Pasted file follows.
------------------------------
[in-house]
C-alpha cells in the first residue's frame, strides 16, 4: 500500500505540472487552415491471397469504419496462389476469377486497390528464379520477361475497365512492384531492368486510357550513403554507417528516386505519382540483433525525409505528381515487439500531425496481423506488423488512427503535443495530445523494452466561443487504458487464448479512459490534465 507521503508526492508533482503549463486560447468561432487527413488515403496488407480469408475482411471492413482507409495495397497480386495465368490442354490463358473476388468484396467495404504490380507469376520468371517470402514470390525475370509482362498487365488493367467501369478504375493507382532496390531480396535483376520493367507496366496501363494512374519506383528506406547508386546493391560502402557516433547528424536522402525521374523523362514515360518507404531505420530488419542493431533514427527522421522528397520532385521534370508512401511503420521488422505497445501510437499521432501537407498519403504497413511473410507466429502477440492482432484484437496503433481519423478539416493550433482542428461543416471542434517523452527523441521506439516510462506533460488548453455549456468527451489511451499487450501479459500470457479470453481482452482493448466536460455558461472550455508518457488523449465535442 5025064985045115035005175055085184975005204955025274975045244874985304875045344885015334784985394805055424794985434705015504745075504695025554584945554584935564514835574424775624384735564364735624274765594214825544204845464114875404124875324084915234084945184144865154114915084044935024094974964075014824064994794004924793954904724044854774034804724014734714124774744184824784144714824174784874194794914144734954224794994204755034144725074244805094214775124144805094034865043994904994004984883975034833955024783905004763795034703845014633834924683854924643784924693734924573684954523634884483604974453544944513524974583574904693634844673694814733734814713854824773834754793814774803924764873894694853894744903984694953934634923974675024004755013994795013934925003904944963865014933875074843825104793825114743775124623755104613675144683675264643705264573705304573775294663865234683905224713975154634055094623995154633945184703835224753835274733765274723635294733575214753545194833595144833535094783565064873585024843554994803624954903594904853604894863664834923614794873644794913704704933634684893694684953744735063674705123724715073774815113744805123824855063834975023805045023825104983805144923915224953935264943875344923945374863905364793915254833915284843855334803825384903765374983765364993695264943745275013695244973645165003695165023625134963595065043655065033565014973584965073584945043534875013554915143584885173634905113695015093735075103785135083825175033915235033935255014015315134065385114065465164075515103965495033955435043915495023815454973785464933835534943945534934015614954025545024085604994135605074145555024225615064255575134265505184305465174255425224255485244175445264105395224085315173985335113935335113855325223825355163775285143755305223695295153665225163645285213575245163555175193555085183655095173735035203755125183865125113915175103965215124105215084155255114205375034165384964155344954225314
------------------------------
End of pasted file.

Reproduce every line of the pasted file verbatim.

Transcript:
[in-house]
C-alpha cells in the first residue's frame, strides 16, 4: 500500500505540472487552415491471397469504419496462389476469377486497390528464379520477361475497365512492384531492368486510357550513403554507417528516386505519382540483433525525409505528381515487439500531425496481423506488423488512427503535443495530445523494452466561443487504458487464448479512459490534465 507521503508526492508533482503549463486560447468561432487527413488515403496488407480469408475482411471492413482507409495495397497480386495465368490442354490463358473476388468484396467495404504490380507469376520468371517470402514470390525475370509482362498487365488493367467501369478504375493507382532496390531480396535483376520493367507496366496501363494512374519506383528506406547508386546493391560502402557516433547528424536522402525521374523523362514515360518507404531505420530488419542493431533514427527522421522528397520532385521534370508512401511503420521488422505497445501510437499521432501537407498519403504497413511473410507466429502477440492482432484484437496503433481519423478539416493550433482542428461543416471542434517523452527523441521506439516510462506533460488548453455549456468527451489511451499487450501479459500470457479470453481482452482493448466536460455558461472550455508518457488523449465535442 5025064985045115035005175055085184975005204955025274975045244874985304875045344885015334784985394805055424794985434705015504745075504695025554584945554584935564514835574424775624384735564364735624274765594214825544204845464114875404124875324084915234084945184144865154114915084044935024094974964075014824064994794004924793954904724044854774034804724014734714124774744184824784144714824174784874194794914144734954224794994204755034144725074244805094214775124144805094034865043994904994004984883975034833955024783905004763795034703845014633834924683854924643784924693734924573684954523634884483604974453544944513524974583574904693634844673694814733734814713854824773834754793814774803924764873894694853894744903984694953934634923974675024004755013994795013934925003904944963865014933875074843825104793825114743775124623755104613675144683675264643705264573705304573775294663865234683905224713975154634055094623995154633945184703835224753835274733765274723635294733575214753545194833595144833535094783565064873585024843554994803624954903594904853604894863664834923614794873644794913704704933634684893694684953744735063674705123724715073774815113744805123824855063834975023805045023825104983805144923915224953935264943875344923945374863905364793915254833915284843855334803825384903765374983765364993695264943745275013695244973645165003695165023625134963595065043655065033565014973584965073584945043534875013554915143584885173634905113695015093735075103785135083825175033915235033935255014015315134065385114065465164075515103965495033955435043915495023815454973785464933835534943945534934015614954025545024085604994135605074145555024225615064255575134265505184305465174255425224255485244175445264105395224085315173985335113935335113855325223825355163775285143755305223695295153665225163645285213575245163555175193555085183655095173735035203755125183865125113915175103965215124105215084155255114205375034165384964155344954225314